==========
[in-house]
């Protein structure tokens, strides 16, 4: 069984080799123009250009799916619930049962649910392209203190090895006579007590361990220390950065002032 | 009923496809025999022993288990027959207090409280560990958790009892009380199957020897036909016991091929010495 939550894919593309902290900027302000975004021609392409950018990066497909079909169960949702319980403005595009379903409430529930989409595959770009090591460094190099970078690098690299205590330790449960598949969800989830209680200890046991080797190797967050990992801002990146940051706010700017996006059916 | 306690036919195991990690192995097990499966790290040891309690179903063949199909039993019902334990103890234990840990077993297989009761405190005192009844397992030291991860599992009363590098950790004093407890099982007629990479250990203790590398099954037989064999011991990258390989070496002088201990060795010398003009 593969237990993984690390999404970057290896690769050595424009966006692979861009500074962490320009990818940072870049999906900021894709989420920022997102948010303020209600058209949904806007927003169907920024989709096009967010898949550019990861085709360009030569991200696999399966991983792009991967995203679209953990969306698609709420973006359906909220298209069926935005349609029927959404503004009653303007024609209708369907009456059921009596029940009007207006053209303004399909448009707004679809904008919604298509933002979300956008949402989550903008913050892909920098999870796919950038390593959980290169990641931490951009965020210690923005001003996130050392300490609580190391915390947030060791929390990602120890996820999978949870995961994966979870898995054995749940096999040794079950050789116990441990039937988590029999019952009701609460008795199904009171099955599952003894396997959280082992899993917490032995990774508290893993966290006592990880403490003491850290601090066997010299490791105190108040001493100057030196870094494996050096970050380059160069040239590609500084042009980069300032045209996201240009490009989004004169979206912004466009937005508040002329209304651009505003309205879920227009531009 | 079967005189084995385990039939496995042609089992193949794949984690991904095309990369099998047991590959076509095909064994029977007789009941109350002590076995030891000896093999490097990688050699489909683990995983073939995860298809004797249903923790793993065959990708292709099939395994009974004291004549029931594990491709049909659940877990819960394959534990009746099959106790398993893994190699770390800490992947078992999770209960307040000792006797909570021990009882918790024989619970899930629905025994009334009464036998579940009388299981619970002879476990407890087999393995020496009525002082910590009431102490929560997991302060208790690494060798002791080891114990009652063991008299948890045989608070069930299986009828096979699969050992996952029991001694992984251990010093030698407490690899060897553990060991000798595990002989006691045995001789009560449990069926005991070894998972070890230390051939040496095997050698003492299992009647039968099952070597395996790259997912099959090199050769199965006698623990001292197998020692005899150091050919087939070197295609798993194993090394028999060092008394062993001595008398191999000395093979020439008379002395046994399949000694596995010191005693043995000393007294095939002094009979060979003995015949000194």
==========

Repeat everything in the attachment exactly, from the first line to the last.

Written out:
[in-house]
């Protein structure tokens, strides 16, 4: 069984080799123009250009799916619930049962649910392209203190090895006579007590361990220390950065002032 | 009923496809025999022993288990027959207090409280560990958790009892009380199957020897036909016991091929010495 939550894919593309902290900027302000975004021609392409950018990066497909079909169960949702319980403005595009379903409430529930989409595959770009090591460094190099970078690098690299205590330790449960598949969800989830209680200890046991080797190797967050990992801002990146940051706010700017996006059916 | 306690036919195991990690192995097990499966790290040891309690179903063949199909039993019902334990103890234990840990077993297989009761405190005192009844397992030291991860599992009363590098950790004093407890099982007629990479250990203790590398099954037989064999011991990258390989070496002088201990060795010398003009 593969237990993984690390999404970057290896690769050595424009966006692979861009500074962490320009990818940072870049999906900021894709989420920022997102948010303020209600058209949904806007927003169907920024989709096009967010898949550019990861085709360009030569991200696999399966991983792009991967995203679209953990969306698609709420973006359906909220298209069926935005349609029927959404503004009653303007024609209708369907009456059921009596029940009007207006053209303004399909448009707004679809904008919604298509933002979300956008949402989550903008913050892909920098999870796919950038390593959980290169990641931490951009965020210690923005001003996130050392300490609580190391915390947030060791929390990602120890996820999978949870995961994966979870898995054995749940096999040794079950050789116990441990039937988590029999019952009701609460008795199904009171099955599952003894396997959280082992899993917490032995990774508290893993966290006592990880403490003491850290601090066997010299490791105190108040001493100057030196870094494996050096970050380059160069040239590609500084042009980069300032045209996201240009490009989004004169979206912004466009937005508040002329209304651009505003309205879920227009531009 | 079967005189084995385990039939496995042609089992193949794949984690991904095309990369099998047991590959076509095909064994029977007789009941109350002590076995030891000896093999490097990688050699489909683990995983073939995860298809004797249903923790793993065959990708292709099939395994009974004291004549029931594990491709049909659940877990819960394959534990009746099959106790398993893994190699770390800490992947078992999770209960307040000792006797909570021990009882918790024989619970899930629905025994009334009464036998579940009388299981619970002879476990407890087999393995020496009525002082910590009431102490929560997991302060208790690494060798002791080891114990009652063991008299948890045989608070069930299986009828096979699969050992996952029991001694992984251990010093030698407490690899060897553990060991000798595990002989006691045995001789009560449990069926005991070894998972070890230390051939040496095997050698003492299992009647039968099952070597395996790259997912099959090199050769199965006698623990001292197998020692005899150091050919087939070197295609798993194993090394028999060092008394062993001595008398191999000395093979020439008379002395046994399949000694596995010191005693043995000393007294095939002094009979060979003995015949000194």